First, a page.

Who do we need to be and how do we need to understand? (if we are to successfully confront the magnitude of today’s new questions)

Our questions on which it all depends span the human experience—they could not be more different.   But what each asks of us, both personally and collectively, is remarkably similar.

As we’ve seen, each of our questions, to be at all effectively answered, demands a new kind of human responsibility.  The new questions are indeed god-like, both in what they ask and in their implications for the future.  Again and again, today new questions require not just that we responsibly participate in the human story, but that we, in an important new sense, take responsibility in that story’s creation.

Along with this, each of our questions on which it all depends demand a new creativity and sophistication in how we understand.  They require a new subtlety in the distinctions we make—whether the distinctions of moral choice or the nuances of leadership.  And they require that we better see the whole of things, recognize interconnections, think systemically — whether the connections are environmental, social, political, psychological, or spiritual.

Such finds dramatic illustration in how often answering today’s new questions demand that we link concepts that in the past we have viewed not just as different, but opposite—for example, with gender, the polarity of masculine and feminine; with international relations, the polarity of ally and enemy, with health care delivery the polarity of life and death, and with governance the polarity of government and governed.  Indeed, if we look deeply enough we discover that answers to any of our ten questions bridge not only just such specific opposites, but also understanding’s most eternal polarities—determinism and free will, humankind and nature, the scientific and the religious, and on.  The future demands that we think with a complexity and completeness not before necessary, or really possible.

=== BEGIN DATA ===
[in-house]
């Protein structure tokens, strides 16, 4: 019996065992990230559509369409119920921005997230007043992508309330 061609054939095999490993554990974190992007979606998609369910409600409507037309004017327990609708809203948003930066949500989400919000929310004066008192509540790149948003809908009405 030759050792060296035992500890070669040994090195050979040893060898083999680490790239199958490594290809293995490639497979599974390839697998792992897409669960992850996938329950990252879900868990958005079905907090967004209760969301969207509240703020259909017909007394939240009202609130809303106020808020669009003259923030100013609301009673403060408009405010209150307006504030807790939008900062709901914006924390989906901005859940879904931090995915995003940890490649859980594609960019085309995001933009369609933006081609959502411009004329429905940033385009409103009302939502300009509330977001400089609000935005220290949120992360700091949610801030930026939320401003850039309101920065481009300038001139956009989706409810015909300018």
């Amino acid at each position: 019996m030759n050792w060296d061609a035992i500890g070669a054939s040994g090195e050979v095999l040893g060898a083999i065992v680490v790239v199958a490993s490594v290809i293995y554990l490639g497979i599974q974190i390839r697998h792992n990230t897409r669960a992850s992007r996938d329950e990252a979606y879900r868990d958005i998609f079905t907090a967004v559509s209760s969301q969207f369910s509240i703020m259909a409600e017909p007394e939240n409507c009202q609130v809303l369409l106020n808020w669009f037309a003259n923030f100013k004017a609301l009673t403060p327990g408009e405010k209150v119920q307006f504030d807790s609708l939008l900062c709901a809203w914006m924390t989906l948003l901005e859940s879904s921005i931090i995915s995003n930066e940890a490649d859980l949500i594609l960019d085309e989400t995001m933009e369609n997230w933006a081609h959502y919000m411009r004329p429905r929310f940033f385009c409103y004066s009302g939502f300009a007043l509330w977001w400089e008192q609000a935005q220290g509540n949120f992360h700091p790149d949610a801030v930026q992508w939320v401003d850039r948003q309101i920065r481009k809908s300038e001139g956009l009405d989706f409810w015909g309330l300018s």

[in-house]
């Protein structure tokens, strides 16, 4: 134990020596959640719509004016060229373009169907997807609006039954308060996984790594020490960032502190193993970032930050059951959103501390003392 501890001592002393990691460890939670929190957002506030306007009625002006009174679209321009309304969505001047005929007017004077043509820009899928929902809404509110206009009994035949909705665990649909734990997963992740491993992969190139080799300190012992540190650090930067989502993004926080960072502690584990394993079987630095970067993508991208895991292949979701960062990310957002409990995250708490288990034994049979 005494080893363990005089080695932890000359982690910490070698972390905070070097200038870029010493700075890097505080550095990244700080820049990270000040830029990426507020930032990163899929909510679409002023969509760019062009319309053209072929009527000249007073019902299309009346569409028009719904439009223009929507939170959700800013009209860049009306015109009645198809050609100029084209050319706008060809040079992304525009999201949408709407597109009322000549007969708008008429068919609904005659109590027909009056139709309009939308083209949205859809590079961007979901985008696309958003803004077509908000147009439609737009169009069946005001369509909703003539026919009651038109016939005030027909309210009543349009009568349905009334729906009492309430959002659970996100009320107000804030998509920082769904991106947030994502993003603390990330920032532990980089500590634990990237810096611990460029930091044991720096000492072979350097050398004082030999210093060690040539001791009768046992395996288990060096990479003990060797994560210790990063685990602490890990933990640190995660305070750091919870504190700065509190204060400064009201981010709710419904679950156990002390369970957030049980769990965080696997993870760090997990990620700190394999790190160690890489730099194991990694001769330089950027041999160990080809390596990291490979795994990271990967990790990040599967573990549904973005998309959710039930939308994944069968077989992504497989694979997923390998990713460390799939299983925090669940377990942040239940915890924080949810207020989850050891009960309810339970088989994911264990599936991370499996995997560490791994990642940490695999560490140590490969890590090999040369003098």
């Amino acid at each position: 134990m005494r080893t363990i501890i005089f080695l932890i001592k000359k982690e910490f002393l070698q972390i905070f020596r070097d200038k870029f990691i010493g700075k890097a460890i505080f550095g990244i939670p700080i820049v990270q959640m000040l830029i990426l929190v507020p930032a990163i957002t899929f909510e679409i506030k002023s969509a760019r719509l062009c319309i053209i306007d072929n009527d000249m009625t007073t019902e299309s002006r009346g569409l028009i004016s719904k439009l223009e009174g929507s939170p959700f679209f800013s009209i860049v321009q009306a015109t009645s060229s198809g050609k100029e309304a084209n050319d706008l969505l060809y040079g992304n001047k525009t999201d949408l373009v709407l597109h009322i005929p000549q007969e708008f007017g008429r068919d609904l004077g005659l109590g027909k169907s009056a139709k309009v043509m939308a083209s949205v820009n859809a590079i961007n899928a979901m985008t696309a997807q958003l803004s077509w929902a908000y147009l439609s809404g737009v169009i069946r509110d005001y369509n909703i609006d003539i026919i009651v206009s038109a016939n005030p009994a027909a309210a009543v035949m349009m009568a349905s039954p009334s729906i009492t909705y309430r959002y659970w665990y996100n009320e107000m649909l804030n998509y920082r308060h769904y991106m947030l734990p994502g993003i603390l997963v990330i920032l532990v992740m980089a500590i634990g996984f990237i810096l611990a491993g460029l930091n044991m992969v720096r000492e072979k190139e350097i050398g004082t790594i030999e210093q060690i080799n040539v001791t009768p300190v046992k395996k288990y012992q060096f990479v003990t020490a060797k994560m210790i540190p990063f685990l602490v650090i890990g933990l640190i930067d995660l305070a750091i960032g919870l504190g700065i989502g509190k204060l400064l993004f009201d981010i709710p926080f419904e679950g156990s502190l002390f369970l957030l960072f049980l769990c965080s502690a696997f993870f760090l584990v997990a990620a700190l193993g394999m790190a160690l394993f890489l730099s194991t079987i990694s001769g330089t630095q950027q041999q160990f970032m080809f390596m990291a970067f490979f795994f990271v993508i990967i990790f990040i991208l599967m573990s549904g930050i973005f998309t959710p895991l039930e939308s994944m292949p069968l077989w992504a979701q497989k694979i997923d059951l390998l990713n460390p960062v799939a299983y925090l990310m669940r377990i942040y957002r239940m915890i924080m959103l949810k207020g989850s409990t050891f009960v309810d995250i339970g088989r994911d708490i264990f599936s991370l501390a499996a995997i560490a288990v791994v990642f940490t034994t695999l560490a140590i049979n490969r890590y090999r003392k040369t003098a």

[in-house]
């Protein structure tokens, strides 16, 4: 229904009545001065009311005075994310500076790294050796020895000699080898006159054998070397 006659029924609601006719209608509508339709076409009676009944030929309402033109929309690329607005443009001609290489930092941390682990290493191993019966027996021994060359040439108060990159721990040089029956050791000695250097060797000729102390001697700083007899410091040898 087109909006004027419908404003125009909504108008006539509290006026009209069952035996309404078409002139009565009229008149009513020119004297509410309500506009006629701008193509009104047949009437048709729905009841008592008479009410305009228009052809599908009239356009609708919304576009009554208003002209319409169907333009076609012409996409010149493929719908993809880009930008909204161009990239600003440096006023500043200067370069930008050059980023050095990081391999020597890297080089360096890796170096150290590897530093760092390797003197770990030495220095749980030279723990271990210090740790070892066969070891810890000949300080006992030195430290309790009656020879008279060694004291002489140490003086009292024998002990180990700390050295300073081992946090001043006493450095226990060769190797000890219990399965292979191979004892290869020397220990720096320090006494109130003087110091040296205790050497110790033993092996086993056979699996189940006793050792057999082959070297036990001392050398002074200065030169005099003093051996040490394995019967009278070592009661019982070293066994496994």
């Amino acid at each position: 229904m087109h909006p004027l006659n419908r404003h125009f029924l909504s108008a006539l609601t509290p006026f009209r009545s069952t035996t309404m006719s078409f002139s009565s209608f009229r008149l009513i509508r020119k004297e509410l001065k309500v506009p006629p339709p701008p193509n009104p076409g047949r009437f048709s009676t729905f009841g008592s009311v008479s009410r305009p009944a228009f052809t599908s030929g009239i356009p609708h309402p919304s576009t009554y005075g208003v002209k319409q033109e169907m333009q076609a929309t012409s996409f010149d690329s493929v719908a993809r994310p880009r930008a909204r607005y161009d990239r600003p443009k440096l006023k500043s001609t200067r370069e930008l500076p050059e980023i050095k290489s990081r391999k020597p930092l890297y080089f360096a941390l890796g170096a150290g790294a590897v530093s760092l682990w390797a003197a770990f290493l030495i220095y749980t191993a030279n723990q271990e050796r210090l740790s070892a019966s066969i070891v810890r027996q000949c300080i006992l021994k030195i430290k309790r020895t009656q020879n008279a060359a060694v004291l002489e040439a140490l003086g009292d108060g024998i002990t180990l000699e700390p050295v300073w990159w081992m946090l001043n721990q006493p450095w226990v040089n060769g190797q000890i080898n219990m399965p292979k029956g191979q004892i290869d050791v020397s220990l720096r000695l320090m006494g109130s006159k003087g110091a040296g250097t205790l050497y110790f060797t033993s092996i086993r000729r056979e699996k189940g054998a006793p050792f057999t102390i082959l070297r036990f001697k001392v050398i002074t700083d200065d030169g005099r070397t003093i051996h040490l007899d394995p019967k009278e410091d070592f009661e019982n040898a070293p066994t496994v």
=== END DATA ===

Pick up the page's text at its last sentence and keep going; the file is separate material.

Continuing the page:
We can only guess where the future’s new maturity—and the new robustness of understanding it makes possible—will lead us.  What we can know is that it will demand much of us.  And we can know that most certainly it will reveal possibilities that today we can only begin to imagine.




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